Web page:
Profanity, Obama and Guy Kawasaki For most people, cursing in public is a no-no. But for entrepreneurs, doing so sparingly can breed positive feelings and trust.

By Diana Ransom

Opinions expressed by Entrepreneur contributors are their own.

Profanity, Obama and Guy KawasakiThe consequences of using profanity on the job are typically severe and swift -- but, for entrepreneurs, dropping a swear word here and there can prove surprisingly beneficial.

When Time magazine's editor-at-large Mark Halperin called President Barack Obama a d—k on MSNBC's Morning Joe program yesterday, the effect was instantaneous: Halperin was indefinitely suspended from serving as a political commentator on MSNBC, the White House press secretary Jay Carney called his actions "inappropriate" and Halperin had to issue an on-air apology.

Making such a gaffe is hardly an imminent concern for many entrepreneurs, as they don't often get the chance to appear on national television. But the thing is, cursing can -- in certain circumstances -- prove positive for entrepreneurs, says Guy Kawasaki, author and founder of Garage Technology Ventures, a Palo-Alto, Calif.,-based venture capital firm. In his view, cursing can engender camaraderie and trust.

Of course, entrepreneurs shouldn't wander around dropping F-bombs. Instead, here are Kawasaki's three tips for cursing effectively:

1. Know your audience. Never attempt to cuss in front of a hostile audience. "Your audience has to be at least neutral, but even better, positively feeling towards you already," says Kawasaki. "If you take a hostile audience, swearing is not going to make them happy, but if you take an audience that loves you already, dropping a few swear words is OK. It shows you're more real, more down to earth, more human."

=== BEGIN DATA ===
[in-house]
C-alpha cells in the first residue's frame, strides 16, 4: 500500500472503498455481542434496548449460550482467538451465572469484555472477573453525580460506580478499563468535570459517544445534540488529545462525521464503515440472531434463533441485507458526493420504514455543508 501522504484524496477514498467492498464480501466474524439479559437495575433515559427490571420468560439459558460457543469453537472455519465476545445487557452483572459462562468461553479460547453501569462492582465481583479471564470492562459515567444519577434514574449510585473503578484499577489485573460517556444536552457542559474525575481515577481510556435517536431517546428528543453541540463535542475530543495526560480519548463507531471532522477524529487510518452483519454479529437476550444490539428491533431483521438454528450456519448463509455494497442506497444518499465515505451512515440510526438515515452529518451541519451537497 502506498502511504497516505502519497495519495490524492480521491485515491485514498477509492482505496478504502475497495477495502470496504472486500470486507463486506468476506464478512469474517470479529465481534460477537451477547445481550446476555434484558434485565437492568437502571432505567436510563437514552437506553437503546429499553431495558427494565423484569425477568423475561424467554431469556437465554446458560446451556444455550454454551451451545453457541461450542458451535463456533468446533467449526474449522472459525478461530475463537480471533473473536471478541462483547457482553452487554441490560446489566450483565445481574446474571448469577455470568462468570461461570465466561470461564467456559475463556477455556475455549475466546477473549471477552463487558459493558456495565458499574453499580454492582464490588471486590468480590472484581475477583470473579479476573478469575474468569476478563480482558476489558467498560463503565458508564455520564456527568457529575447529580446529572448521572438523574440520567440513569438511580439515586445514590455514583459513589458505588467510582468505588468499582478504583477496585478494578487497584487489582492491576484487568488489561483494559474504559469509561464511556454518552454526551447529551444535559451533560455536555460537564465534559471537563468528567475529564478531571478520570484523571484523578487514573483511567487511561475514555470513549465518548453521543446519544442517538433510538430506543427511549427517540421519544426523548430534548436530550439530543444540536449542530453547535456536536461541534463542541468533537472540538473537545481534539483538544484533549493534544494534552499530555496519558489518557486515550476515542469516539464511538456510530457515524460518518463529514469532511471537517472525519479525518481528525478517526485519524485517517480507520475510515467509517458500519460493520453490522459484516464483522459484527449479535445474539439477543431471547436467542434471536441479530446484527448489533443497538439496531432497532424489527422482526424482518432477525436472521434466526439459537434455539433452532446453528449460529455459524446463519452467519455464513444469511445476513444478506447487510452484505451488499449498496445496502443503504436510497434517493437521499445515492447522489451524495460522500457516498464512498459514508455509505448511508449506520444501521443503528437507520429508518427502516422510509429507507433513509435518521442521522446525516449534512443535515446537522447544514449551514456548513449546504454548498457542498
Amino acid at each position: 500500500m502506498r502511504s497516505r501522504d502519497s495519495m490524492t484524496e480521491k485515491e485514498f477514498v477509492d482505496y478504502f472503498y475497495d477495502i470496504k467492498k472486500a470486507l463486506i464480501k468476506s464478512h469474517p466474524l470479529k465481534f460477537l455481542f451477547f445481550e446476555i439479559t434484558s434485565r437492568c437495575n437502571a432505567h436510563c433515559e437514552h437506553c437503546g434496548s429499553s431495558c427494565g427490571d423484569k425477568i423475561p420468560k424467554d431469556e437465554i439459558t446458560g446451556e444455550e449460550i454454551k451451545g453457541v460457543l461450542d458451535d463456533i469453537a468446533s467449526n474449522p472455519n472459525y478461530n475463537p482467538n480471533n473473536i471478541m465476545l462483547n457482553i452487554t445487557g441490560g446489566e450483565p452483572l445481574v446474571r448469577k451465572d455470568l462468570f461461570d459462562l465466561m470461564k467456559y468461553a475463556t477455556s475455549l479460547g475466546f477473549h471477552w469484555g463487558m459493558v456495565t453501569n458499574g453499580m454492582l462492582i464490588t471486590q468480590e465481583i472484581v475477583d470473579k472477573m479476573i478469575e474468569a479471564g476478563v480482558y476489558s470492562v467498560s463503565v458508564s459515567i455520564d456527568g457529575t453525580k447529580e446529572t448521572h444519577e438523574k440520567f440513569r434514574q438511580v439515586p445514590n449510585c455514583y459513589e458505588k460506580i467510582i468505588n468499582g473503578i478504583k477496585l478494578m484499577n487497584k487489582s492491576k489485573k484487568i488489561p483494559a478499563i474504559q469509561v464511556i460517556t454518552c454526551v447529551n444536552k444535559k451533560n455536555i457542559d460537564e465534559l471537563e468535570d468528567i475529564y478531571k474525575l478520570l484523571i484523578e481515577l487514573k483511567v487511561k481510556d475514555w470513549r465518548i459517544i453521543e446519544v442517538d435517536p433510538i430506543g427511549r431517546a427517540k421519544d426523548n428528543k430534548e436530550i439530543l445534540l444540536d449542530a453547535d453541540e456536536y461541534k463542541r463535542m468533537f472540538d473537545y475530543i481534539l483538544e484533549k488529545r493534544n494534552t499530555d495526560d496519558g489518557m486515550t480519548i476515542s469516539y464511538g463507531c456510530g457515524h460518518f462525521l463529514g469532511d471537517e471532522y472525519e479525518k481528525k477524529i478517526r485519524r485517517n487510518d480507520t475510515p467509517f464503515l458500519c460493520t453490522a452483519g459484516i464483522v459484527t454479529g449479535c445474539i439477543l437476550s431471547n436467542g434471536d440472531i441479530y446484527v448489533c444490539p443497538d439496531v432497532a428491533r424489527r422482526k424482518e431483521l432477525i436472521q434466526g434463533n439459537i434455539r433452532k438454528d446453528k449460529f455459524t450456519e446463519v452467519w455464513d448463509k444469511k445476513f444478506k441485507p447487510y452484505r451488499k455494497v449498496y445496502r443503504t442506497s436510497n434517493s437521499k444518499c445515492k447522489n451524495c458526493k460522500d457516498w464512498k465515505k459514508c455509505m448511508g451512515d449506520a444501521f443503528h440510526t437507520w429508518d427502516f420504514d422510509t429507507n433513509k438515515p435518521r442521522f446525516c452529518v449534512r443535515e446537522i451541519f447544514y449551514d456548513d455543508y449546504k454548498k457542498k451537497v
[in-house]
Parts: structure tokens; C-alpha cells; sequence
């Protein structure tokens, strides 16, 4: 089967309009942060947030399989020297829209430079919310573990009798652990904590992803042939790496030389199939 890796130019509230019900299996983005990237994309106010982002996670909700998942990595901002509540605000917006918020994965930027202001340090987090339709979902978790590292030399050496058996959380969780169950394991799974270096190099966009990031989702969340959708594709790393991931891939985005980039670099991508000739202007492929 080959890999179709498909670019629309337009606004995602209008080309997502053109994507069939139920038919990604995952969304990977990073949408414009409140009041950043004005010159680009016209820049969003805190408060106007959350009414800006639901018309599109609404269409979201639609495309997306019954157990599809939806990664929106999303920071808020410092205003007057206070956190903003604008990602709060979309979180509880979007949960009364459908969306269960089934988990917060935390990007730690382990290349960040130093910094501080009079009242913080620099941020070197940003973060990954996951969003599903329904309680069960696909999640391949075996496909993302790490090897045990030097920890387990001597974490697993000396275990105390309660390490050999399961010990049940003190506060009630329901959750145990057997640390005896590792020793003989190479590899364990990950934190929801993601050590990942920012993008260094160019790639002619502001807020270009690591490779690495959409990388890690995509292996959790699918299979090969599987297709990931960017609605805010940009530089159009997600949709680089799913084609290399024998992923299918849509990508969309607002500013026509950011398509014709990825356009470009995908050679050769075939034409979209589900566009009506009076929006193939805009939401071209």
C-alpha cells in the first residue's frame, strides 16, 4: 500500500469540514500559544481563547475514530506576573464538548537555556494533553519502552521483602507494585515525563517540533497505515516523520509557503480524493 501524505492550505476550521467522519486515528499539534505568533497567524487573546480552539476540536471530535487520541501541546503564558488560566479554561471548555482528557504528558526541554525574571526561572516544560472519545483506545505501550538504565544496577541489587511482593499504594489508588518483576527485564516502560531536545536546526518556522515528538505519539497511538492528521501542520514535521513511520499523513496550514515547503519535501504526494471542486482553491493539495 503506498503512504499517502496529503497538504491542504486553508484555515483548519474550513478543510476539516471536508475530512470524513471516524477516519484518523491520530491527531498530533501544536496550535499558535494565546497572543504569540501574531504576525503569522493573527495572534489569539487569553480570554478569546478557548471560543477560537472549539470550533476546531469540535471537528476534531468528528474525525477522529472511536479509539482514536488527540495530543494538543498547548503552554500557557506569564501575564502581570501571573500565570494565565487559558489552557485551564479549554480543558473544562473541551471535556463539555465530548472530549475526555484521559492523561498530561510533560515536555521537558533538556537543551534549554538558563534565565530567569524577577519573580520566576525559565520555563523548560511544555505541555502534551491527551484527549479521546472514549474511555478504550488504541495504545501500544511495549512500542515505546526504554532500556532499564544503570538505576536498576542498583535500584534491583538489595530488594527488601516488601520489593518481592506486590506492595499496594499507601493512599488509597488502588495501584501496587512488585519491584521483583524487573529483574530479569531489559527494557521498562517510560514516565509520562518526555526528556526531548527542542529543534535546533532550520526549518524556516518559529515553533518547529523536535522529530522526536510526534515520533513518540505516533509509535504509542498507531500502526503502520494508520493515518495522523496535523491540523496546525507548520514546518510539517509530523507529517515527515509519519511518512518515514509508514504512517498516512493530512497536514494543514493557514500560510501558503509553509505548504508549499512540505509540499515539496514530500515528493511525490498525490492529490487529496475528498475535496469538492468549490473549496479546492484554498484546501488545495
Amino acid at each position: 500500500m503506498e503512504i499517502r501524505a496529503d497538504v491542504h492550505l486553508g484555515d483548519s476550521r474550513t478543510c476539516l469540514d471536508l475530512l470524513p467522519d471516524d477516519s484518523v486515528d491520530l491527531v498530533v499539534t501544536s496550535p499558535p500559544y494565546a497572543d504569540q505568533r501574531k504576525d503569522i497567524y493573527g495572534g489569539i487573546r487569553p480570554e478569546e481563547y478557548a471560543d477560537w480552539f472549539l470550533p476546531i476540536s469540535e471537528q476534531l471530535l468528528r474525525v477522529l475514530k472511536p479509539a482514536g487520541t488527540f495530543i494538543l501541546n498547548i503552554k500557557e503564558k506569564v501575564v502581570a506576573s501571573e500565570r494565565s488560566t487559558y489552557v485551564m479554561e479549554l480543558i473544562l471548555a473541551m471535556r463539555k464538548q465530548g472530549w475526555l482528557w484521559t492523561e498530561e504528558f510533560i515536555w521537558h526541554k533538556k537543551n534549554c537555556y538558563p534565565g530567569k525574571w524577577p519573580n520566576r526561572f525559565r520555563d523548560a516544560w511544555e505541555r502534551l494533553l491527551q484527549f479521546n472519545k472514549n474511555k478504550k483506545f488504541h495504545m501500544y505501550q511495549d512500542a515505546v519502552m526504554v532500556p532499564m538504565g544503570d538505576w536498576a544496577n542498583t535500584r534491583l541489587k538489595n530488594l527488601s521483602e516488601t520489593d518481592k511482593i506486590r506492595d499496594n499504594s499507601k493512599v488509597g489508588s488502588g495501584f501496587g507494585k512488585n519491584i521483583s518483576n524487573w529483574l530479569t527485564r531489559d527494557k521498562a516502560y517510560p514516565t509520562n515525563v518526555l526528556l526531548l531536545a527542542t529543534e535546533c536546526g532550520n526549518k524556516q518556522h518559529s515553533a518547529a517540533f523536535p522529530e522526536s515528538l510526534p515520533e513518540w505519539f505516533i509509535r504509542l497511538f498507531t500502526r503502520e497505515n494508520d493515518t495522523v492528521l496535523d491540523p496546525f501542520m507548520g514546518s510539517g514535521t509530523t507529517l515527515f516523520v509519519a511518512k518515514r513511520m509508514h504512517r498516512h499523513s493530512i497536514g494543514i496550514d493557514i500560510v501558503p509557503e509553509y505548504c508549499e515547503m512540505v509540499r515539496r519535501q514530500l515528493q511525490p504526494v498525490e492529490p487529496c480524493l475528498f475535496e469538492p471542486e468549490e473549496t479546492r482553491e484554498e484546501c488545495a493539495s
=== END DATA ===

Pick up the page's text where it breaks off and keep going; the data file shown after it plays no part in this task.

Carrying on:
2. Curse only infrequently. "You shouldn't be known as a profane person," says Kawasaki. If you're going to curse in a speech, for instance, do so just once. "If you don't give that many speeches, you should do it only a few times a year."

3. Wait for the right moment. Reserve cursing for the perfect situation. For instance, when something happens that is "head smackingly stupid" and your audience also realizes it, then use the swear word, says Kawasaki. "They have to already be thinking along the lines of profanity, and you're cool enough to let it rip."

Has selective cursing helped you breed trust among the ranks? Let us know in the comments section.

Diana Ransom is the former deputy editor of

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